Originally called the American, the Trumbull Cyclecar was designed in 1912 by Harry J. Stoops of Detroit for the American Cyclecar Co. Before production began the American Cyclecar Co. was purchased by Alexander and Isaac Trumbull and they renamed the cyclecar The Trumbull.
Original Sales Brochure for the 1913 American Cycle Car
The manufacturing of the Trumbull was moved to Bridgeport, Connecticut. Initially, two different models were produced. A two passenger roadster and a two passenger sedan. Prices ranged from $475 to $600. Later, in 1915 a delivery van was also made.
The four cylinder engine was designed by K. L. Hermann of the Hermann Engineering Company of Detroit. It was a side valve inline four cylinder with 86.4 cubic inch that developed 14-18 horsepower. According to their advertising, the Trumbull could reach 50 mph.
Between 1913 and 1915 about 2,000 Trumbull cyclecars were made. It was estimated that 1,500 units were exported to Europe and Australia. Advertising called the Trumbull "America's first fully-equipped light car," because standard equipment included electric lights and horn, a top, side curtains and windshield, along with tools and a tire pump. These items were considered extras on many other automobiles.
On May 1, 1915, Isaac Trumbull boarded the RMS Lusitania in New York heading for Liverpool UK. He was expecting to negotiate a contract for 300 Trumbull Motor Cars. Cargo on board the RMS Lusitania included 20 Trumbulls to be used to show other prospective dealers and distributors in the UK and Europe.
RMS Lusitania at port in New York
The RMS Lusitania was considered one of the fastest steamers of the day with over 200 transatlantic journeys to her credit. Although more than 9 years old she was also considered very luxurious.
RMS Lusitania Lounge and Music Room
With Britain already at war (World War 1) with Germany, the threat from Germany who was wanting to gain an advantage on the Atlantic, decided to step up their submarine campaign. On 4 February 1915, Germany declared the seas around the British Isles a war zone. Accordingly, allied ships in the area would be sunk without warning.
In April 1915 a meeting took place between some German–Americans and the German Embassy in New York, hoping to avoid controversy if RMS Lusitania were attacked by a German U-boat. The German Embassy in NY decided to warn passengers before her next crossing not to sail aboard Lusitania. On 22 April 1915, the Embassy placed a warning advertisement in 50 American newspapers, including those in New York.
TRAVELLERS intending to embark on the Atlantic voyage are reminded that a state of war exists between Germany and her allies and Great Britain and her allies; that the zone of war includes the waters adjacent to the British Isles; that, in accordance with formal notice given by the Imperial German Government, vessels flying the flag of Great Britain, or any of her allies, are liable to destruction in those waters and that travellers sailing in the war zone on the ships of Great Britain or her allies do so at their own risk.
IMPERIAL GERMAN EMBASSY
Washington, D.C. 22 April 1915
After a foggy start to the day on May 7th 1915, by mid day the weather had clear to become a beautiful sunny day. Off the cost of Ireland German U Boat U-20 surfaced at 12:45 and 40 minutes later sighted a large steamer on the horizon. At 13:25 the submarine submerged to periscope depth of 11 metres and set a course to intercept the liner at her maximum submerged speed of 9 knots. At 14:10 U-20 fired a gyroscopic torpedo at a depth of three metres. The torpedo struck RMS Lusitania under the bridge, sending a geyser of water, coal, dust, steel plate and debris high above the deck. Within 20 minutes RMS Lusitania had sunk.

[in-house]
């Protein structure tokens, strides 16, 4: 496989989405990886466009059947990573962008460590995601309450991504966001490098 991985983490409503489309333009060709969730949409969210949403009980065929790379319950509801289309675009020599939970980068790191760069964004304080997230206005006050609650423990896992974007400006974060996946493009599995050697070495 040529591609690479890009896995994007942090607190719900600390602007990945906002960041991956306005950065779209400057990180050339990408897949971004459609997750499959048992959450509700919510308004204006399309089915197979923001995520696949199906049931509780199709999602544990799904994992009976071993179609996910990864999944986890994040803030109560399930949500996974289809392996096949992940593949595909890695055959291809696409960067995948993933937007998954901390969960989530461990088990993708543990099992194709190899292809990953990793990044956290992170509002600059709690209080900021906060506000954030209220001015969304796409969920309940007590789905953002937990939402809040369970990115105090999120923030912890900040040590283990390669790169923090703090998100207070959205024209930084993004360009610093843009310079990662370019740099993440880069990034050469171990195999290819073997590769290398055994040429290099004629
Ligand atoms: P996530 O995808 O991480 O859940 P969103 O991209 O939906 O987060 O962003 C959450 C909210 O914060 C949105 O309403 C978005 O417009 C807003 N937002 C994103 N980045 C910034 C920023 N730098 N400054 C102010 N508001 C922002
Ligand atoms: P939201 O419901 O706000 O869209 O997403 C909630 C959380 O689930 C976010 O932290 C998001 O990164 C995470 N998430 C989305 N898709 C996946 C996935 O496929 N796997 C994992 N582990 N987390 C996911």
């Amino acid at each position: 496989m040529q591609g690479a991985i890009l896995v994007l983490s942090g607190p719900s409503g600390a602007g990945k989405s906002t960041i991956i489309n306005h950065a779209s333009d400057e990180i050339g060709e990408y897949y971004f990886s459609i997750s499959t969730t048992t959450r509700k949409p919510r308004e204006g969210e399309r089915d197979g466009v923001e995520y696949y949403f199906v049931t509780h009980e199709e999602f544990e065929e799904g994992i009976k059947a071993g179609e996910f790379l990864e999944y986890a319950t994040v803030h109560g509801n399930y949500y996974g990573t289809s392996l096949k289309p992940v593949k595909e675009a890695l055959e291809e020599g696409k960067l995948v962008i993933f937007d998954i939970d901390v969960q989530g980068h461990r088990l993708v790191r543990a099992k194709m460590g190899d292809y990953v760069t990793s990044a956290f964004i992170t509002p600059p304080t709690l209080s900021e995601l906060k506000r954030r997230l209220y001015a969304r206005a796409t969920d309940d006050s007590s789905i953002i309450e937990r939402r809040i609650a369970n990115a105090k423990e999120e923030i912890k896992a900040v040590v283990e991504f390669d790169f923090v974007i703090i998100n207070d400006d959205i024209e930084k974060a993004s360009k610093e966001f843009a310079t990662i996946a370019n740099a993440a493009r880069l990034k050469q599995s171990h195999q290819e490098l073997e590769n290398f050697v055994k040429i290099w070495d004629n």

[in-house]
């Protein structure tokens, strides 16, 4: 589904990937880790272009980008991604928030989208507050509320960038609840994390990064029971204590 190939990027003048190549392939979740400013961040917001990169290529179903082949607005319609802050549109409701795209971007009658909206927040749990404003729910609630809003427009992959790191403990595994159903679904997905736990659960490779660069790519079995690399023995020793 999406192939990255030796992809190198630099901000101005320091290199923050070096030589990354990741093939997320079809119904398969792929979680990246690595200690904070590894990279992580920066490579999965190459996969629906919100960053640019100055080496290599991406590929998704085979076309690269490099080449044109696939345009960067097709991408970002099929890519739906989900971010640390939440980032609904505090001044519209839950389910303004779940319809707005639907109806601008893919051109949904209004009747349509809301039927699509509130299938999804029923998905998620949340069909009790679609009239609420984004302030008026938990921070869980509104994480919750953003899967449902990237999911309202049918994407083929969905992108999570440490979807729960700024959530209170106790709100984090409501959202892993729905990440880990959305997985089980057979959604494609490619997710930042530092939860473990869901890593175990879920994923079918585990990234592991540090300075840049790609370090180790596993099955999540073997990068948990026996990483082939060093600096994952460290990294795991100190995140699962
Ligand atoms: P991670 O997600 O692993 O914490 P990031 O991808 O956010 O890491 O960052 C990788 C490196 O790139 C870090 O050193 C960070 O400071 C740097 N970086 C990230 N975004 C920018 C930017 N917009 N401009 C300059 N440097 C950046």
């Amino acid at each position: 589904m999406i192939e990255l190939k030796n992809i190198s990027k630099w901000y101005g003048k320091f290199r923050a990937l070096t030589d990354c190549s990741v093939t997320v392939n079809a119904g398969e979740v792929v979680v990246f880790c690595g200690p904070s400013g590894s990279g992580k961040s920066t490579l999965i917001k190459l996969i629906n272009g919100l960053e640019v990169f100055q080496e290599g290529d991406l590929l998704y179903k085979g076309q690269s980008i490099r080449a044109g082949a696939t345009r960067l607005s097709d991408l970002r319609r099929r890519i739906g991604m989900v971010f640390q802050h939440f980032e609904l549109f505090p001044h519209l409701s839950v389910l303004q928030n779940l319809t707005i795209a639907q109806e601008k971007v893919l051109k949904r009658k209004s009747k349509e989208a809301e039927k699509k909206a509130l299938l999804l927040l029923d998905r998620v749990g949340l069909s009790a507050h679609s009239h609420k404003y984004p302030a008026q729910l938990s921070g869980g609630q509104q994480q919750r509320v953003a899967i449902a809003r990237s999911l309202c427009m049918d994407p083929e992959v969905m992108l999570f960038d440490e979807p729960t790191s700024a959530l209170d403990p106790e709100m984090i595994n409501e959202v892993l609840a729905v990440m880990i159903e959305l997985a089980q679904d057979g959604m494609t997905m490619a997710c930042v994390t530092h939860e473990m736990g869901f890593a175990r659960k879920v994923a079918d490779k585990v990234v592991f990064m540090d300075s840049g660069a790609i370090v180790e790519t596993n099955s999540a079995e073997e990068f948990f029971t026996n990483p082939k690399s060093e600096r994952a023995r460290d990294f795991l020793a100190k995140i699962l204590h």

Lusitania had 48 lifeboats, more than enough for all the crew and passengers, but only six were successfully lowered, all from the starboard side. Of the 1,959 passengers and crew aboard Lusitania at the time of her sinking, 1,195 lost their lives, including Isaac Trumbull aged 33. His body was later recovered.
Many of the passengers and crew were trapped below deck as bulkhead doors were closed as a precaution before the attack and could not be reopened to release trapped passengers.
By December 1915 the board of director of the Trumbull Motor Car Co. consisting mainly of Issacs brothers decided to place the business into receivership. As a result his grieving brothers quit the car business, declaring they would produce munitions as a way of avenging his death.
A newspaper article published at the time states:
President John H. Trumbull of the Trumbull Electric Company of Plainville, brother of Isaac B. Trumbull of Bridgeport, who lost his life on the Lusitania, admitted Tuesday that the company is seriously considering the manufacture of rifles and other munitions of war for use by the allies against Germany, thus making possible the avenging of the death of Mr. Trumbull. The company has received opportunities to bid upon large supplies of rifles, shrapnel, and other munitions of war. The cost of the special machinery necessary is now being figured by the officers of the company.
Mr. Trumbull regards the death of his brother and the other passengers on the Lusitania as deliberate murder. He does not believe, however, that the sinking of the vessel is sufficient cause for war on the part of the United States, and is inclined to criticize the naval authorities of England for their failure to have convoys for the ship.
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